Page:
A lot of things that became essential during the heart of the COVID pandemic have gone the way of paper files and the $2 gallon of gas. Remember double masking, wearing sterile gloves to the supermarket and washing your groceries in the garage?
Telehealth, however, is not only hanging on, but its future, especially as technology expands, is looking good.
Telehealth is an umbrella term for a number of methodologies, including virtual visits that connect physician and patient through visual and audio technology, phone calls and the sharing of data from wearable or implantable devices. Prior to COVID, fewer than 1% of patient medical visits were done remotely, while at the height of the pandemic, that number rose to 45%, according to modernhealthcare.com.
Helping to drive adaptation across the board is an increasing acceptance of wearable tech and a focus on increasing development of new medical devices utilizing artificial intelligence and driven by the accessibility of 5G networks.
Technology has always been a part of Dr. Darren Sidney’s practice. Dr. Sidney is an electrophysiologist with Charleston Heart Specialists, where implantable tech – pacemakers, defibrillators and wearable heart monitors – have been around for years.
Electrophysiologists specialize in treating heart rhythm issues so their patients are used to being monitored remotely.
“All the devices we implant have remote capability,” explained Dr. Sidney. “So we can see what their heart rhythm is doing from anywhere in the world.”
New wearable devices such as KardiaMobile’s EKG, Apple Watch and Samsung Galaxy Watch 3, now approved as Class II medical devices by the Food and Drug Administration, are helping Dr. Sidney consult with patients without bringing them into the office.
“Every day, I get emails from patients sending me strips,” said Dr. Sidney, who is on staff at Trident Medical Center. “More often than not, we’re talking them off the ledge. But sometimes we do find something abnormal, and we’re able to prescribe medication, walk them through some things or triage the situation – like do they have to come into the office or go to the ER.”
For his specialty, this immediate access to information is critical. He anticipates some of the implantable tech will fall off as more and more patients become tech savvy and comfortable with wearable tech. But a big part in the equation, he believes, will be whether insurance companies develop codes to make charting and billing for telehealth visits easier and if they ever cover wearables such as FDA-approved smart watches.
“That will open the floodgates,” he said. “It will be a game changer.”
Communicating health data with your physician is one modality under the telehealth umbrella. Another is visits, which Dr. Sidney’s practice offers but does only a few each month.
“My preference for a first-time visit is in person,” he admitted, adding that “By the time they
get to me, most patients have seen a primary care doc, a cardiologist and have had some kind of imaging. A lot of times, we know what the plan for these patients is before we even meet them.”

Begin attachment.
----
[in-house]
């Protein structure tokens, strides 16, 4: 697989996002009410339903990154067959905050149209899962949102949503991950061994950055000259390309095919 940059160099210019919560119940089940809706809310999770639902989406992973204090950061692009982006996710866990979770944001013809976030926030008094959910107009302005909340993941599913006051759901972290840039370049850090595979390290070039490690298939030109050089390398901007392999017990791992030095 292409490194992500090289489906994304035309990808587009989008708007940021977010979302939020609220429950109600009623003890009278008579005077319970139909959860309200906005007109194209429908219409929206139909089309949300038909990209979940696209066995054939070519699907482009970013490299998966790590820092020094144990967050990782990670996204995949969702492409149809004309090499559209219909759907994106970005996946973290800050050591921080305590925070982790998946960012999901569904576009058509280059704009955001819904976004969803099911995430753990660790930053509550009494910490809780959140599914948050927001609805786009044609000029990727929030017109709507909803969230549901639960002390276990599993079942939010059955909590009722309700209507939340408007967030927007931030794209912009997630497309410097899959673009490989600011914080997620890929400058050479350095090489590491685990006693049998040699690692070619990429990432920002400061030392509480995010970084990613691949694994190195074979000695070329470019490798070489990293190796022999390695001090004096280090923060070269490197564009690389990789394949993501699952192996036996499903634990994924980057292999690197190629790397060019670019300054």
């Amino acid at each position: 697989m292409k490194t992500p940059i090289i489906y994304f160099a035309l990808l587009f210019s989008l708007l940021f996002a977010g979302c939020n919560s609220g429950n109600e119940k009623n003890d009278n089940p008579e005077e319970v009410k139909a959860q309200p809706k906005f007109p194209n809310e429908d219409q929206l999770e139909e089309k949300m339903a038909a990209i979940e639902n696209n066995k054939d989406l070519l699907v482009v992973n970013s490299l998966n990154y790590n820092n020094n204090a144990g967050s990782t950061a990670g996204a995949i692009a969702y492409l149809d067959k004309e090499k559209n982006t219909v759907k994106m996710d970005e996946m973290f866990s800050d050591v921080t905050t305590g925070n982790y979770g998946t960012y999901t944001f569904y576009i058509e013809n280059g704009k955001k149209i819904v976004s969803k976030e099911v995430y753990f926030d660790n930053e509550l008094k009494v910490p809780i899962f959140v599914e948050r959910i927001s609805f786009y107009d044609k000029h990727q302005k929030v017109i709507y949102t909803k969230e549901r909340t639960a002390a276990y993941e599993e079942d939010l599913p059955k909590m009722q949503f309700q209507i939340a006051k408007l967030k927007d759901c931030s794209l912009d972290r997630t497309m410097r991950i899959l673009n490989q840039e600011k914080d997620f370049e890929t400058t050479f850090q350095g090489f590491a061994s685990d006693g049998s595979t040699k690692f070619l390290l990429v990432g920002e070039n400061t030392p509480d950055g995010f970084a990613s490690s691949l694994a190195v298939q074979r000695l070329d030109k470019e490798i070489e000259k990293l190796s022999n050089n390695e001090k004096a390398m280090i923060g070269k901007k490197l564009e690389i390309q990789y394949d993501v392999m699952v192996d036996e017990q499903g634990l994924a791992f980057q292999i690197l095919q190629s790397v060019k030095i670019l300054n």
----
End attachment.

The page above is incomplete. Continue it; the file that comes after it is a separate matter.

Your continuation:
That’s not the case for Dr. Steven Newman, a primary care physician with Poinsett Family Practice in Greenville.
When COVID hit, “we needed to convert as many patients as we could to a virtual visit,” he said.
The practice went from 2% of telehealth visits to 90% within a week. Now, as COVID wanes, Dr. Newman finds 20% of patients are making the choice to do virtual visits because they like “the platform and its convenience.”
He cautioned that there is a “fairly limited spectrum of conditions amenable to be done virtually.” In that spectrum, he includes mental health and notes that “counseling about depression, anxiety, OCD, PTSD and those types of modalities clearly don’t need a physical exam.”
Statistics that show behavioral health is a significant driver in the increase of telehealth visits. The increased accessibility at more medical practices is also helping to bring mental health services to underserved communities where no current practice exists.
Where will all this go?
Dr. Newman expects to see readily available devices in two to five years that will “measure vitals with much greater accuracy and may even be able to transmit electronically to labs.” A quick finger stick to measure cholesterol, potassium, sodium and blood sugar may all be accessible at home, he believes. But the big unanswered question is: Who’s going to pay for it?
Another big question lingers for Dr. Newman who, as a primary care physician, is on the front lines of patient diagnosis.
“We have to be very careful about not overutilizing virtual visits even though they are clearly convenient. Convenience is not always without a price. The price is you can’t develop relationships as easily with people with a Zoom meeting or a phone call. There is the element of human touch, of holding someone’s hand when they’re depressed. … You can’t do that over the phone. The patient and the physician have to understand that we cannot lose the humanity that makes the doctor-patient relationship one of the most sacred in the world.”
By Laura Haight